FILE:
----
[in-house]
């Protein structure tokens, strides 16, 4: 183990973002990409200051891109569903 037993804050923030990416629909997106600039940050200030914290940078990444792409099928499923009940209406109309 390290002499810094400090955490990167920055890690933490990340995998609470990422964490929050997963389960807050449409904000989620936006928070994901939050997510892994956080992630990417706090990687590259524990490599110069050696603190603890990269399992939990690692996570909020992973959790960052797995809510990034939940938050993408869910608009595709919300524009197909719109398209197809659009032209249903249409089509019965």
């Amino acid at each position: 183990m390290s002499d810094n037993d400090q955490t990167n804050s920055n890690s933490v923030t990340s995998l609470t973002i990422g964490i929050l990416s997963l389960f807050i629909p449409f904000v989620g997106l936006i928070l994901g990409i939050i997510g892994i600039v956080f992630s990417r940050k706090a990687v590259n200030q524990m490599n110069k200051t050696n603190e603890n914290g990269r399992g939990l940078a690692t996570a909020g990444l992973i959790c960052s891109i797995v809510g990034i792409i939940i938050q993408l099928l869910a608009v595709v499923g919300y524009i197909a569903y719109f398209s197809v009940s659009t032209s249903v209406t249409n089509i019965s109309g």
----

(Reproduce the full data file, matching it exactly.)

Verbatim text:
[in-house]
């Protein structure tokens, strides 16, 4: 183990973002990409200051891109569903 037993804050923030990416629909997106600039940050200030914290940078990444792409099928499923009940209406109309 390290002499810094400090955490990167920055890690933490990340995998609470990422964490929050997963389960807050449409904000989620936006928070994901939050997510892994956080992630990417706090990687590259524990490599110069050696603190603890990269399992939990690692996570909020992973959790960052797995809510990034939940938050993408869910608009595709919300524009197909719109398209197809659009032209249903249409089509019965």
């Amino acid at each position: 183990m390290s002499d810094n037993d400090q955490t990167n804050s920055n890690s933490v923030t990340s995998l609470t973002i990422g964490i929050l990416s997963l389960f807050i629909p449409f904000v989620g997106l936006i928070l994901g990409i939050i997510g892994i600039v956080f992630s990417r940050k706090a990687v590259n200030q524990m490599n110069k200051t050696n603190e603890n914290g990269r399992g939990l940078a690692t996570a909020g990444l992973i959790c960052s891109i797995v809510g990034i792409i939940i938050q993408l099928l869910a608009v595709v499923g919300y524009i197909a569903y719109f398209s197809v009940s659009t032209s249903v209406t249409n089509i019965s109309g």